I take you along with me as I create an egg laying bin for a rare species of chameleon, Trioceros cristatus. By providing multiple egg laying topographies we can allow her to choose what feels best to her chameleon mind.
The following links were discussed in today's podcast episode:
Transcript (more or less)
It has been an exciting week at the Chameleon Academy! I keep a rare species of chameleon from the Cameroon called the crested chameleon, or, more accurately, Trioceros cristatus. We have so few in the hands of experienced breeders that any success is celebrated in this very small community. It is a shy species, but what an impressive one it is. The female is bright velvety green and the males are a rich chestnut color with a blue crown above their head. Both sexes have a sail fin along their back. They are a little different as far as husbandry than your standard forest edge chameleon as cristatus happily spend their time closer to the ground and hiding away from bright lights. They are a lowland species so, despite their visual similarities to chameleons we equate with high altitude, cristatus are not interested in deep nighttime drops. The other interesting feature is their tail is shorter than most of the commonly kept chameleons. Cristatus is one of those species that is a good husbandry experience expander. It is similar enough in husbandry to the common species that it should be no problem for anyone to try their hand at it, but just different enough to be a new experience. Hmmm, I think I have let my affection for cristatus lead me on a bit of a tangent, but no matter, it helps you understand why I was so excited to see her pacing her cage in an obvious desire to find an egg laying site. Obviously, this was not a surprise. I had introduced a male to her a little over nine weeks ago, observed a mating, and had watched her grow with eggs as I made sure everything I fed to her was gutloaded and properly supplemented. So, yes, this was an anticipated event!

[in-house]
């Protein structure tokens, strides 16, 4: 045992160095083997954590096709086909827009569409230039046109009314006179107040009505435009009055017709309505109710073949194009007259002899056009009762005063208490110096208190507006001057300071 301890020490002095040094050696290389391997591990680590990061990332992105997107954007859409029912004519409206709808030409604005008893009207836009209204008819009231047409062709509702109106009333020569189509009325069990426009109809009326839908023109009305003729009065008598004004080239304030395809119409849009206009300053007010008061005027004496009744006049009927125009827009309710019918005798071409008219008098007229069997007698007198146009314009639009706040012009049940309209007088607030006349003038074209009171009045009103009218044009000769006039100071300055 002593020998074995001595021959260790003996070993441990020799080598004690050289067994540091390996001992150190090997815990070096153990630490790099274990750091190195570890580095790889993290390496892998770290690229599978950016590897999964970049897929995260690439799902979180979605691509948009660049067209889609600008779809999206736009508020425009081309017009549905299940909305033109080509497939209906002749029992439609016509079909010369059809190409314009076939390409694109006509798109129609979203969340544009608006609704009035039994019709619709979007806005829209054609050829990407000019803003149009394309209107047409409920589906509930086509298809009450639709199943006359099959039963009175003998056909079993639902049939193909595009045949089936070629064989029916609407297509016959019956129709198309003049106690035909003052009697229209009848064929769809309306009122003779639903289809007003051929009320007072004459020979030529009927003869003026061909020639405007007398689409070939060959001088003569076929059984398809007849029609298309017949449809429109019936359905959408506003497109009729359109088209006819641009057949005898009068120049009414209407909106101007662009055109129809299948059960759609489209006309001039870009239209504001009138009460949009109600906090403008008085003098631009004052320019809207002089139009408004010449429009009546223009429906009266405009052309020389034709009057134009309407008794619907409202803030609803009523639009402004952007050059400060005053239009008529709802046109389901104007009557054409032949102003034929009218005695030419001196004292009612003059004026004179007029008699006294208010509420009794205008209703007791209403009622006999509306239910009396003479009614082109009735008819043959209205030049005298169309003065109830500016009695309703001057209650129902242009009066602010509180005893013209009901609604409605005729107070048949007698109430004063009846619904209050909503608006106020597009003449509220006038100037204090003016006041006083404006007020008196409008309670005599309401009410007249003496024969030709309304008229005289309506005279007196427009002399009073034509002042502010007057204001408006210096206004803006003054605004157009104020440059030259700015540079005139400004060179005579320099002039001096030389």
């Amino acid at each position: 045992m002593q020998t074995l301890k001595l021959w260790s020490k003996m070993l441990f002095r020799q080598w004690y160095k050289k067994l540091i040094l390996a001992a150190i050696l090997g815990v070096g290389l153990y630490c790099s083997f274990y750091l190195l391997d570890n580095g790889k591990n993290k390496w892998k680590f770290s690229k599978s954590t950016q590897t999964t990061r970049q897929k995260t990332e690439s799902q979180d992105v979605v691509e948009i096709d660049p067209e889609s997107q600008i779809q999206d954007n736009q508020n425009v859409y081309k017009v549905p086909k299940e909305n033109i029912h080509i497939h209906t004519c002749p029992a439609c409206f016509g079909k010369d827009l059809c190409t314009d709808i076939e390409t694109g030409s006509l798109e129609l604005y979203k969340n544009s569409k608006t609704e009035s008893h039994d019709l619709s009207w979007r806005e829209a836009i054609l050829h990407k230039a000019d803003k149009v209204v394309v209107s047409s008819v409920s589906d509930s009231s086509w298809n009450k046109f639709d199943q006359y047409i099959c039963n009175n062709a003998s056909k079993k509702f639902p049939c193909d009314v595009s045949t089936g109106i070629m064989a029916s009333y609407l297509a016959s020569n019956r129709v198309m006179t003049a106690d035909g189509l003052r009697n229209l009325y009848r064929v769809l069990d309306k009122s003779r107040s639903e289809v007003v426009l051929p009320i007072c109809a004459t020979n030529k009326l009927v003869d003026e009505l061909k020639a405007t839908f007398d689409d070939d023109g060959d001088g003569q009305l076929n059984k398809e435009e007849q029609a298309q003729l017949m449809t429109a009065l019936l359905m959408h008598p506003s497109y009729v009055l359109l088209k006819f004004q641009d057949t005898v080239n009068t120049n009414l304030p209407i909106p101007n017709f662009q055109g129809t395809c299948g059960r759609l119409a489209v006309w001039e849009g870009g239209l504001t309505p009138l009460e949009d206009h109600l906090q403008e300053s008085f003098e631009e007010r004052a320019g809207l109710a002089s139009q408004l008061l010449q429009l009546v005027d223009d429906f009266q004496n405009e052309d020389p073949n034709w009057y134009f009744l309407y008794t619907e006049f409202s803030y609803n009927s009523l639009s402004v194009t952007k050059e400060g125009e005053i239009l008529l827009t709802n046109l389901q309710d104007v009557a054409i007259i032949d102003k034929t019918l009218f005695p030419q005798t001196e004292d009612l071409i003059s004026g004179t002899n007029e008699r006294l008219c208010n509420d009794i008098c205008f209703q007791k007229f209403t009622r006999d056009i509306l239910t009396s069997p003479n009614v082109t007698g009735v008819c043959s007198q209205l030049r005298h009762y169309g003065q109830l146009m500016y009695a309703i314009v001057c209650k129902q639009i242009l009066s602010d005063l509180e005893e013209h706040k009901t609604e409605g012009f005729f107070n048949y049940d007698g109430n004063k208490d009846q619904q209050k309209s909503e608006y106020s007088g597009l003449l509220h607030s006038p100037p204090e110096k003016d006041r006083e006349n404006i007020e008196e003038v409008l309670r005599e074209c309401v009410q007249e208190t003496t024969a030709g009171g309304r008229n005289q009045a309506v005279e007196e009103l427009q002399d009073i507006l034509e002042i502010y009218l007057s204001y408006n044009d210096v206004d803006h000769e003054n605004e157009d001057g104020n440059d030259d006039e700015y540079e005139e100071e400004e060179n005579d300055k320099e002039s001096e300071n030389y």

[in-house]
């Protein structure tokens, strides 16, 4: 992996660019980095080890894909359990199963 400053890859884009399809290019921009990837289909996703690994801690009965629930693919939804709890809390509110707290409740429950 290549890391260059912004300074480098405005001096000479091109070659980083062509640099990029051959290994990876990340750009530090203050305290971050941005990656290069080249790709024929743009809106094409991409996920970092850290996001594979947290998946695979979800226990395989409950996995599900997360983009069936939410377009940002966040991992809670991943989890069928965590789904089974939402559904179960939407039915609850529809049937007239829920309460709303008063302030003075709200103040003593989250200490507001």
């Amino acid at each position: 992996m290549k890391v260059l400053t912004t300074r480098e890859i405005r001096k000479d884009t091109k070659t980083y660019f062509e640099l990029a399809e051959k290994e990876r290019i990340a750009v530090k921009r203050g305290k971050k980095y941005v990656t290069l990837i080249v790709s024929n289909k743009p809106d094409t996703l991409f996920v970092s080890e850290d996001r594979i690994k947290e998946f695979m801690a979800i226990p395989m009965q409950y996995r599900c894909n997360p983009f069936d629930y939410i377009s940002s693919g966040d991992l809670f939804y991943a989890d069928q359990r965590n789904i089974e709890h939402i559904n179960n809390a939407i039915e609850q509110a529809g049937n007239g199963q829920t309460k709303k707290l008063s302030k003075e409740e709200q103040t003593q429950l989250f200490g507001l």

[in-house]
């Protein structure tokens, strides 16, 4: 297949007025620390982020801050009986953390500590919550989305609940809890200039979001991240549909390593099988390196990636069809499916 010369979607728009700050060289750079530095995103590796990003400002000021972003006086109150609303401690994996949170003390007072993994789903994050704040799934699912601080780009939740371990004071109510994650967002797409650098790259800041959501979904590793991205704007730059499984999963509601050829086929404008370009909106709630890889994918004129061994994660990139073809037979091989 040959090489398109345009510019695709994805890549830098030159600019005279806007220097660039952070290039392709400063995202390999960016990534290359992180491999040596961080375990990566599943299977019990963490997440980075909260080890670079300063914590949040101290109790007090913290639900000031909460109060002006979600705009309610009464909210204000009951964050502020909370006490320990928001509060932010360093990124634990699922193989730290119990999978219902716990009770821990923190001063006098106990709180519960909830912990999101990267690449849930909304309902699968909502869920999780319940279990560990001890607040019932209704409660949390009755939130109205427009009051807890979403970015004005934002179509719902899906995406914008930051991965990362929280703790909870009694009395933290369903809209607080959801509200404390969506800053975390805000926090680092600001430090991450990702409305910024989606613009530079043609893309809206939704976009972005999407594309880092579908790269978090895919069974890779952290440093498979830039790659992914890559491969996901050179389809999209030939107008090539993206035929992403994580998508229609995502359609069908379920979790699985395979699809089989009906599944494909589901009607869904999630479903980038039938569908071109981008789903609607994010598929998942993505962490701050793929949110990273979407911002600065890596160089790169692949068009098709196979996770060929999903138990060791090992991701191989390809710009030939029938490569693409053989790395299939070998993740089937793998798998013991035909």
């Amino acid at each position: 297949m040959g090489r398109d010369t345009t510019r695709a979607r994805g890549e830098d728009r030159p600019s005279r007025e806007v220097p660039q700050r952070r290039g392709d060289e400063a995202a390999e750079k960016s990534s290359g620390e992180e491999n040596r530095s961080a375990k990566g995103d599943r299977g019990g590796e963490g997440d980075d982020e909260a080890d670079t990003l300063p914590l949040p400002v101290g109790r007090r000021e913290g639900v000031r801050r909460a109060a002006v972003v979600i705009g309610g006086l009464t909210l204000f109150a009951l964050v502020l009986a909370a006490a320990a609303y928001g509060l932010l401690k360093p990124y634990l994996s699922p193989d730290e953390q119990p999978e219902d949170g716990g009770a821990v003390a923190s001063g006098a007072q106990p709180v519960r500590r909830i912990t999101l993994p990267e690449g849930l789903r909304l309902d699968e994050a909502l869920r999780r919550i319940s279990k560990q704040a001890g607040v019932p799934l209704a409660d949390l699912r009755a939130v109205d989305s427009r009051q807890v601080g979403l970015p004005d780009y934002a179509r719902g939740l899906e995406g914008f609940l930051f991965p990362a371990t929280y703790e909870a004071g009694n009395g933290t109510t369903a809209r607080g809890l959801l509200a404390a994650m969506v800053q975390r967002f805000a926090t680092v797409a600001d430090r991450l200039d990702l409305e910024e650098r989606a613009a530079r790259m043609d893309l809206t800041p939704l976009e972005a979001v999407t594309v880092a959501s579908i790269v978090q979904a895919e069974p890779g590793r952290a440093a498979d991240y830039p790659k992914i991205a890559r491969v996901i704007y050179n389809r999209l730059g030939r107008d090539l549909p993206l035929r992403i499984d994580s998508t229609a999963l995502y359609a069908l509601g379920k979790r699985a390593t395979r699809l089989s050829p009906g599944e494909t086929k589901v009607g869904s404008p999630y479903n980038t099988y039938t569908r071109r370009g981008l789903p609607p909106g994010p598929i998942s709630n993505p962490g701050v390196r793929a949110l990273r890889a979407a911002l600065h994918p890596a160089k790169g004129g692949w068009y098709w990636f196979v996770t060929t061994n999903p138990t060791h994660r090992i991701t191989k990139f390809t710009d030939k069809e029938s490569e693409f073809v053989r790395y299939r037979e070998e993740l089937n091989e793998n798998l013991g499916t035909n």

And so I wanted to take you along with me during the process of egg laying and then I am going to go into detail on making an egg laying bin. And this is perfect time because cristatus, and especially this cristatus, are a little more picky than a veiled or panther so I am going to share with you the egg laying bin strategy that has worked very well for me to coax some of the more rare species to lay. For another perspective of creating an egg laying from someone who spends more time with rare species than even me, go back four years ago and check out episode 76 with Carl Cattau. That is a great overview of the subject. The added value that this episode brings is that this one will be more of me bringing you along with me step by step as I carry out the strategy. And, I add in some insight I have gained over the four years since doing that episode.
One thing to start with is the whole trend towards using bio-active substrates, or even just soil substrates in a female chameleon’s cage. There are a number of reasons to do this that have nothing to do with egg laying. And there still is no necessity to have a soil floor with a chameleon, but I bring it up because if you have a soil floor then the immediate question is whether you need an egg laying bin. And the answer is no, if you maintain the soil in a way that allows it to be a good digging soil. This requires good drainage. Female chameleons will not lay their eggs in soaked soil so your substrate drainage needs to be dialed in with moisture input. For this episode, I am going to use the scenario where there is just the plain plastic floor that cages usually come with, but the principles and ideas are universal so you should be able to apply them easily to your particular situation.